Electronic Thesis and Dissertation Repository


Doctor of Philosophy


Chemical and Biochemical Engineering


Professor Jesse Zhu, Professor George Nakhla


Biological nutrient removal (BNR) refers to removal of carbon (C), nitrogen (N) and phosphorus (P) from wastewater (WW) by the aid of various microorganisms. Because of the public concern for the environment C, N and P effluent standards have become stricter. Different BNR processes such as suspended growth and attached growth have been studied during the last three decades in order to meet the increasingly stringent discharge standards.

In this work, two novel processes called Twin Fluidized Bed Bioreactor (TFBBR) and Twin Circulating Fluidized Bed Bioreactor (TCFBBR) were developed and tested for BNR from municipal WW. Both TFBBR and TCFBBR comprise of an anoxic column and an aerobic column with particle recirculation between the two reactors achieved mechanically (TFBBR) and hydraulically (TCFBBR). Moreover, a newly developed system called Anaerobic Fluidized-Circulating Fluidized Bed Bioreactor (AF-CFBBR) was developed and tested to accomplish BNR from high strength industrial WW. AF-CFBBR comprises of an anaerobic, an anoxic and an aerobic columns. In all three aforementioned systems, fine carrier media are employed for biofilm attachment. After the development of biofilm, the particles are called biofilm-coated particles.

TFBBR and TCFBBR were operated at organic, nitrogen and phosphorus loading rates (OLR, NLR and PLR) of up to 2.8 kg COD/m3×d and 4.5 kg COD/m3×d, 0.3 kg N/m3×d and 0.5 kg N/m3×d and 0.041 kg P/m3×d respectively to study the performance of the system with respect to biological nutrient removal. The nitrification rates based on biofilm surface area in TFBBR and TCFBBR were 0.91 g N/m2×d and 1.26 g N/m2×d respectively and the denitrification rates based on biofilm surface area in TFBBR and TCFBBR were 0.65 g N/m2×d and 1.32 g N/m2×d respectively. Both systems removed >96% organic matter, 84%-88% nitrogen and 12%-50% phosphorus at overall hydraulic retention time of (HRT) 2h. TFBBR and TCFBBR achieved long SRTs of 72-108 d and 37-40 d respectively, which rationalized the very low observed yield of 0.06-0.07 g VSS/g COD and 0.09-0.1 g VSS/g COD. The AF-CFBBR demonstrated 99.7% COD removal, 84% nitrogen removal, with a very low sludge yield of 0.017 g VSS/g COD while treating a wastewater containing 10700 mg COD/L and 250-300 mg NH3-N/L. The system was operated at an organic loading rate (OLR) of 35 kg COD/m3·d based on the AF volume and 1.1 kg N/m3·d based on the CFBBR at an overall HRT of less than 12 h in the AF-CFBBR. The nitrification, denitrification and organic removal rates based on aerobic, anoxic and anaerobic biofilm surface area in AF-CFBBR respectively were 2.6 g N/m2×d, 9.03 g N/m2×d and 12.1 g COD/m2×d. Additionally, the inhibitory effect of nitrate on methanogenic activities in a high rate anaerobic fluidized bed with organic loading rate of above 35 kg COD/m3·d was studied in order to evaluate the feasibility of simultaneous denitrification and methanogenic activities (SDM) in a high rate anaerobic system.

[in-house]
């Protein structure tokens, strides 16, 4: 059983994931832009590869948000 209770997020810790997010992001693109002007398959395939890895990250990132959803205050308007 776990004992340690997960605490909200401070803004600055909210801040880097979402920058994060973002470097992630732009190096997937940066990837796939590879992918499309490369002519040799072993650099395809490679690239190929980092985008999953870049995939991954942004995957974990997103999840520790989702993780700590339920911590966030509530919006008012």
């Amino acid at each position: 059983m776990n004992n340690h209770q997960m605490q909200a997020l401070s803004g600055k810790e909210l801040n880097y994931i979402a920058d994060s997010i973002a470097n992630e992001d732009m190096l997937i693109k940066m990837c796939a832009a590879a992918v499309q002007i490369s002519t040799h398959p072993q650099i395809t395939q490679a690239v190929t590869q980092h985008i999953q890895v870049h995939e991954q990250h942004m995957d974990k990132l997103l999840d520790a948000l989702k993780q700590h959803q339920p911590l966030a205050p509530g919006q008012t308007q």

Terminal settling velocity and bed expansion of biofilm-coated particles as the two main hydrodynamic criteria in a fluidized bed, were studied. Archimedes was superior to Reynolds number for drag coefficient and bed expansion definitions. A new equation for determining drag force on fluidized bed bio-film coated particle (Fd) as an explicit function of terminal settling velocity was generated based on Archimedes numbers (Ar) of the biofilm coated particle. The proposed equation adequately predicted the terminal settling velocity of other literature data with an accuracy of >90%. A new equation based on Archimedes number was proposed to calculate bed expansion index of biofilm-coated particles, which predicted the existing experimental data with less standard error than all other literature equations that related bed expansion to Reynolds number. A two-phase and three-phase predictive fluidization model based on the characteristics of a system such as media type and size, flow rates, and reactor cross sectional area was proposed to calculate bed expansion, solid, liquid and gas hold up, specific surface area of the biofilm particles. The model was subsequently linked to 1d AQUIFAS APP software (Aquaregen) to model two and three phase fluidized bed bioreactors. The model was validated for biological nutrient removal using the experimental data from a Twin Circulating Fluidized Bed Bioreactors (TCFBBR) treating synthetic and municipal wastewater. Two-sided t-tests showed that there were no statistically significant difference between the experimental and the modeled TCOD, SCOD, NH3-N, NOx-N.